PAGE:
By Zachary Greenberg
Academic integrity is something that the Sy Syms School of Business administration has stressed a lot recently. Many of the recent emails sent by the Deans continuously state the importance and value of having integrity, both in terms of morality and even more so as Jews. The emails only emphasize that such values should be incumbent on students. However, this expectation of academic integrity should not just be on the students, but should be applied to the faculty as well.
The final exam for a Quantitative Statistics course offered in the spring was graded mostly on two long answer questions which were, as one student in the class described, “absolutely unanswerable from everything that he taught.” He went on to say, “the questions were random nonsense and not mathematically correct.” That very student even went to the professor afterwards for an explanation as to how to solve the problems, and it was clear that there were no correct solutions. The final was open notes, yet no one in the class got over a 90% and no one got the answers correct. Grades were based entirely on how well the professor thought “your gibberish” was close to what he was thinking.
In a summer course with the same Quant Professor, the midterm was scheduled for Monday, June 13. The Professor, though, continued teaching all the way through Friday, June 10. Despite the course’s difficulty, he gave students only ONE full day of studying (excluding Sabbath). Not even considering the complexity of the course, it is ridiculous to expect students with one day to properly prepare half a semester ‘s worth of content. The professor should have ended teaching a day or two earlier, or made the midterm on Wednesday, June 15 to give students ample time to prepare.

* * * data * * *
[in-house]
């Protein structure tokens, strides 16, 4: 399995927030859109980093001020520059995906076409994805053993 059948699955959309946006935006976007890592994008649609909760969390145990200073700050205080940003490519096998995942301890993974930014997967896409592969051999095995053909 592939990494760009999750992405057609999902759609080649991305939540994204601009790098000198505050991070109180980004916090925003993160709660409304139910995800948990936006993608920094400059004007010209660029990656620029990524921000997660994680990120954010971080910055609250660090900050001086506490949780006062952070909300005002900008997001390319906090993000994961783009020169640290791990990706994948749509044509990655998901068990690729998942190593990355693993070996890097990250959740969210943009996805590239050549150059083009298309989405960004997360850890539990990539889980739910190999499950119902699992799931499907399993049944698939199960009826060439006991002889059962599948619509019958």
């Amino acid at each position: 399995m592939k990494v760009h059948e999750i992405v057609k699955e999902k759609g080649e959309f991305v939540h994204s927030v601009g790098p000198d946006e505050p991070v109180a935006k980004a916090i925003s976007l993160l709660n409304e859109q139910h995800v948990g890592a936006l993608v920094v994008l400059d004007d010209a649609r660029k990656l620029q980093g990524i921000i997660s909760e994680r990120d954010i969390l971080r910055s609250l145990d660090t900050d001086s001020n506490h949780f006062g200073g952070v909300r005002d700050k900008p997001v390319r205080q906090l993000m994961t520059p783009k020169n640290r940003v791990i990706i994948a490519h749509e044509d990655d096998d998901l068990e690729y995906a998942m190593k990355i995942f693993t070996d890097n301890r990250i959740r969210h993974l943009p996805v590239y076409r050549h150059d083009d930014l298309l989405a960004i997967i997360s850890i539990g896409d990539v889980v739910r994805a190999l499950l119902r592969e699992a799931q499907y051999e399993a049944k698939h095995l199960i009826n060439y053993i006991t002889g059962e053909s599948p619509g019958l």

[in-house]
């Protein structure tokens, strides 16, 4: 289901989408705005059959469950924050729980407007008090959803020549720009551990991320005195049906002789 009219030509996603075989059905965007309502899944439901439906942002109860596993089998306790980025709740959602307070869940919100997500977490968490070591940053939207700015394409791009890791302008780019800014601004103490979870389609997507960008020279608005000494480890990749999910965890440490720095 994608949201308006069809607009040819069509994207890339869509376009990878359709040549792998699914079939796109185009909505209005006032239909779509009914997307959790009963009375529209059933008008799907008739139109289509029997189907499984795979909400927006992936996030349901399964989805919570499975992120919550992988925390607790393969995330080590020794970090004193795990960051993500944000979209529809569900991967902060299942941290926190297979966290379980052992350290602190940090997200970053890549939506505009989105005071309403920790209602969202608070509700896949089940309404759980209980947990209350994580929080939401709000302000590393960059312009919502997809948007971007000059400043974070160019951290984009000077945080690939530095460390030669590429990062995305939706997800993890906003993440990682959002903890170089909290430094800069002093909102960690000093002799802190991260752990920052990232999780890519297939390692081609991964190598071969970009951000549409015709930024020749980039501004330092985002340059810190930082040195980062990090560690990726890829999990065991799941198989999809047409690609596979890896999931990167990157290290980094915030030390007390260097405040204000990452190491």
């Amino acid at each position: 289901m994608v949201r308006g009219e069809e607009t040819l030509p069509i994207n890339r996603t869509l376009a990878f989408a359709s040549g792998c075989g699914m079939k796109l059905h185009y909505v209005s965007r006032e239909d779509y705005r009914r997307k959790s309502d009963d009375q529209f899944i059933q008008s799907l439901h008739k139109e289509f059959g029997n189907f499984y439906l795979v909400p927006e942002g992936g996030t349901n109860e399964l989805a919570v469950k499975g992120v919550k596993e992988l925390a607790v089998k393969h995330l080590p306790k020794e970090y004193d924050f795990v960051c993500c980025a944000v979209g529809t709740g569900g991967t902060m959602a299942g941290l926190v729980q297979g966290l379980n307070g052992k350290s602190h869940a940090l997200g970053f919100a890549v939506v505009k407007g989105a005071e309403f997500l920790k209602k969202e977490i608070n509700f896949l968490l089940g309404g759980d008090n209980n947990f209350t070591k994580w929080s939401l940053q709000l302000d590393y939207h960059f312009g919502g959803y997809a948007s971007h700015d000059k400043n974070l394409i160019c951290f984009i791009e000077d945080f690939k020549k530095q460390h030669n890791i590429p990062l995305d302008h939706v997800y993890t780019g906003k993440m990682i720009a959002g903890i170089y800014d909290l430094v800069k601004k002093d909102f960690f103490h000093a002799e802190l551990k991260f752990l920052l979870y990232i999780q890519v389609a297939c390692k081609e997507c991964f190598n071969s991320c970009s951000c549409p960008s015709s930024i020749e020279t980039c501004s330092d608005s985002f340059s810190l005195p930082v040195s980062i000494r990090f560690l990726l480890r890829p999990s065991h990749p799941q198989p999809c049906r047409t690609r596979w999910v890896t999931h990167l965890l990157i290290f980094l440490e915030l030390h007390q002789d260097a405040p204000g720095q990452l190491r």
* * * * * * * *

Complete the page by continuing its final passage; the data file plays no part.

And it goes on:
The administration made a push to have more assignments throughout the semester, arguing it would make it easier for the students to know what they should focus on come exam time. A brilliant idea, but what is the point if the professors don’t give the graded assignments back before the exam? One BIMA faculty member assigned a midterm project, but didn’t give the grade back until after Finals, leaving students completely in the dark as to what their grade range would be until they received their letter grade. It’s absurd to hold students accountable to submitting homework and exams on time, but not have any sort of accountability on faculty for giving grades back on time.
Additionally, multiple students have reported one specific marketing professor who would refuse to meet with them. The professor went as far as telling one student they were not allowed to send a follow up email after his declining to meet with them.
This isn’t just a problem in Syms. In YC, one history professor refused to let students use the restroom during class. A student related how that professor expected the class to read over 50 pages of reading for each lesson on extremely boring and sexually vulgar articles. Furthermore, there were no laptops allowed in the class except when a student had an accommodation, and even still, he made sure to make the student feel bad for using it. The class started out with nearly 20 students, but by the last day to add a class date just two weeks later, that number had dropped to six.
There are, however, a large share of the faculty who do show great integrity in their teaching styles, and should be commended and made known to the rest of the faculty. One entrepreneurship professor reviews each exam four times in order to find ways to give students more points. He even started mid-semester feedback surveys long before it was implemented across the board.
Even so, there are still too many professors who lack the academic integrity standards that are demanded of the students. Just like students are held to a high academic integrity standard, so should the professors. Don’t you think so?